I’m proud of the hippie values we adopted in our youth and happy to see these values continue to shape our society. Forest Park, in particular, has become a community influenced by hippie culture and values. 

What are hippie values? Let’s start with protecting the environment. Hippies hate littering. They don’t just refrain from tossing their garbage on the sidewalk. They participate in village-wide cleanups. They recycle, collect rainwater in barrels and fill compost pits with organic material. Many grow plants in their front yards to avoid the waste involved in maintaining a lawn.

Hippies promote tolerance and value diversity. We advocate for the rights of women and minorities. We recognize how our land was once home to Native Americans and we acknowledge how Europeans stole this land for themselves. We are nature-loving and campaign for adequate greenspace.

Whenever possible, we support local businesses, especially the homegrown mom-and-pop places. We value the interaction that takes place. Small business owners become our friends and we are loyal to them. At the same time, we reject materialism.

We advocate for non-violence and some of us have protested unjust wars. We also protest intolerance, like the recent rally against book-banning at the library. We love public gatherings for parades, concerts and festivals. We support public art, like murals and repainting the Circle Bridge. We attend community theater productions and gather to listen to storytellers.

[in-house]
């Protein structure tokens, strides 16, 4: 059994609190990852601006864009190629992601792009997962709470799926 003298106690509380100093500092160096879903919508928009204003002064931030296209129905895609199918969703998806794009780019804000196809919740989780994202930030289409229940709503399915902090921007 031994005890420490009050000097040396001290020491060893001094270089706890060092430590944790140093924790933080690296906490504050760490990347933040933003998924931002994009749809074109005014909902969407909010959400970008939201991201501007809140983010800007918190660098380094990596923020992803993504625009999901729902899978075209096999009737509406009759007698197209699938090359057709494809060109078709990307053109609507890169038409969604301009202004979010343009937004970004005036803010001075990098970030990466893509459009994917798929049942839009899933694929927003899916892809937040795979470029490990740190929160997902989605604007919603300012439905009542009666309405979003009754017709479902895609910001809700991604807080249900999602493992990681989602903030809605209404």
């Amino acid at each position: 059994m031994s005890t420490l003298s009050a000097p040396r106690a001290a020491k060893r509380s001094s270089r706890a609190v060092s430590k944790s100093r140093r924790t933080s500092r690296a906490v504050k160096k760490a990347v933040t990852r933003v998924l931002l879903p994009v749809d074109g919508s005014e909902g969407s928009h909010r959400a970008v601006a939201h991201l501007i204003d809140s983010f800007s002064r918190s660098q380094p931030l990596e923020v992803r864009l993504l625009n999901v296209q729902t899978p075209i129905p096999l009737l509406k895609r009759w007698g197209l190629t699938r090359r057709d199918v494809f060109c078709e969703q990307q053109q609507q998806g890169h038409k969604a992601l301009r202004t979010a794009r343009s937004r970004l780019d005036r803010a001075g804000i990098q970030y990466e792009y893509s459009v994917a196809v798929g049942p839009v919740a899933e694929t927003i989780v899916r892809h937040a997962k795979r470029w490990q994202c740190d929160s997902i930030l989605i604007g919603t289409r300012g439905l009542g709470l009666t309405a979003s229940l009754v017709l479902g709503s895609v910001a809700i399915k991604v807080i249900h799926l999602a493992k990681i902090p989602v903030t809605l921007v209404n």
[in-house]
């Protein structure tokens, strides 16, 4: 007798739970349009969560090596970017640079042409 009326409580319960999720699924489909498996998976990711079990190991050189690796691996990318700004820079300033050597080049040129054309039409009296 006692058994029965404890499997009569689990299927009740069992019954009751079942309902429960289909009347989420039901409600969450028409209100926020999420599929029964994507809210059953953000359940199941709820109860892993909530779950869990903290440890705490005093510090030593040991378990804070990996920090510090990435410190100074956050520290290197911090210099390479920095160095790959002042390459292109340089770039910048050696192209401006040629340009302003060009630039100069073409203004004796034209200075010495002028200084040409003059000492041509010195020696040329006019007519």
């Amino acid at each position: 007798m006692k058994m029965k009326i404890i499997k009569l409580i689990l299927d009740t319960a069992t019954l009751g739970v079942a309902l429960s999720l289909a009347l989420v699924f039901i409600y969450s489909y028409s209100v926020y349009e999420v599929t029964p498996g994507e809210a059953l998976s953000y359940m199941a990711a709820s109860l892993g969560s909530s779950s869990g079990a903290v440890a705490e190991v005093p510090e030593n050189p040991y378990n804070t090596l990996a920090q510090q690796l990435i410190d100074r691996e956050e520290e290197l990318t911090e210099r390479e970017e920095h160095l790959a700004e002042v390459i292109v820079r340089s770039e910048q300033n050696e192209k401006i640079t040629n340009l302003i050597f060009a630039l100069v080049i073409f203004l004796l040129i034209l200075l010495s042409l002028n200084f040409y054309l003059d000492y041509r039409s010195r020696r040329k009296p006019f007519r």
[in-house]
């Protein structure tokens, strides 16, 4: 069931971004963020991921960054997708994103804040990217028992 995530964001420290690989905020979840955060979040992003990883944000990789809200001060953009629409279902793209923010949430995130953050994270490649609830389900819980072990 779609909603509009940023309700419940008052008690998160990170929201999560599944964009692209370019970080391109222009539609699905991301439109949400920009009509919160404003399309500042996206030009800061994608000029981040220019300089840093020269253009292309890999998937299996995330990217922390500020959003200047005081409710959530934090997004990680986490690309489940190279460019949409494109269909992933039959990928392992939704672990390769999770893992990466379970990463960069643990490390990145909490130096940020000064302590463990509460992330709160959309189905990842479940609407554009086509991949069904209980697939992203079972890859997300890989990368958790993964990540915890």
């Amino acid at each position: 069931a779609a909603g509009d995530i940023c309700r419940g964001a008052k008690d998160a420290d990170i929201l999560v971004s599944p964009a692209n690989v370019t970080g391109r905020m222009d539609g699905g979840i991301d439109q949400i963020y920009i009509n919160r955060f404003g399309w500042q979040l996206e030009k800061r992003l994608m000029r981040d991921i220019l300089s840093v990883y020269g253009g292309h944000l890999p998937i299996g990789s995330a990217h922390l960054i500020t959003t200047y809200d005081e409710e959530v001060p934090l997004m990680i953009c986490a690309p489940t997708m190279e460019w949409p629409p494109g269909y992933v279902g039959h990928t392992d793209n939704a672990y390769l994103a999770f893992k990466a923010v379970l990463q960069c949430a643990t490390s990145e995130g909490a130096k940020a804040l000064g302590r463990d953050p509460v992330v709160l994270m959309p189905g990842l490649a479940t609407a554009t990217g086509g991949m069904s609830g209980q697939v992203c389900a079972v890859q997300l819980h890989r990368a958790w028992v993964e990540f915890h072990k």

We try to eat healthy by avoiding fast food and other processed junk. We buy our food fresh to prepare that day. When we are cooking, music is playing to add to the festive atmosphere. We have many vegetarians and some who embrace holistic medicine. We are walkers and bicyclists and appreciate living in a town where driving is not required. Our town’s walkability makes it an ideal training ground for the visually impaired. 

Hippies promoted the use of recreational drugs until marijuana was legalized and became part of the mainstream culture. Hippies triggered a revolution against formality and conformity. We favor casual, colorful, comfortable clothes, like Hawaiian shirts and yoga pants. Our tastes have influenced fashion and the arts.

We are supportive of the many artists in our community. We appreciate live music, attending concerts whenever possible. We enjoy many kinds of music, from folk and rock to classical. We help fill concert halls and sit on lawn chairs at Stoop Sessions. We also decorate scarecrows and display them in our front yards.

We do our best for the less fortunate. We have provided food and clothing to the homeless. Local businesses and organizations conduct toy drives. They hold softball tournaments to raise money for other charities. 

The hippies started out as a countercultural movement that rejected mainstream traditions. We were mostly middle-class, white baby boomers. We protested oppression by the government. We valued freedom and expressing our individuality.  

By 1980, hippies were giving way to a new generation who were intent on building business careers. Yuppies. Hippie culture, though, has become part of the fabric of American society. It has also inspired millions of people throughout the world. 

When we moved to Forest Park in 1980, it was a very traditional community. Hippie values were not a big part of the culture. There was a strong military presence and residents flew American flags in support of the Persian Gulf War. 

We are still patriotic but are quicker to question government policies. I’m proud to be part of a movement that was derided in its day but has now found acceptance. It is part of what makes Forest Park such a unique place to live. 


John Rice is a columnist/novelist who has seen his family thrive in Forest Park. He has published two books set in the village: The Ghost of Cleopatra and The Doll with the Sad Face.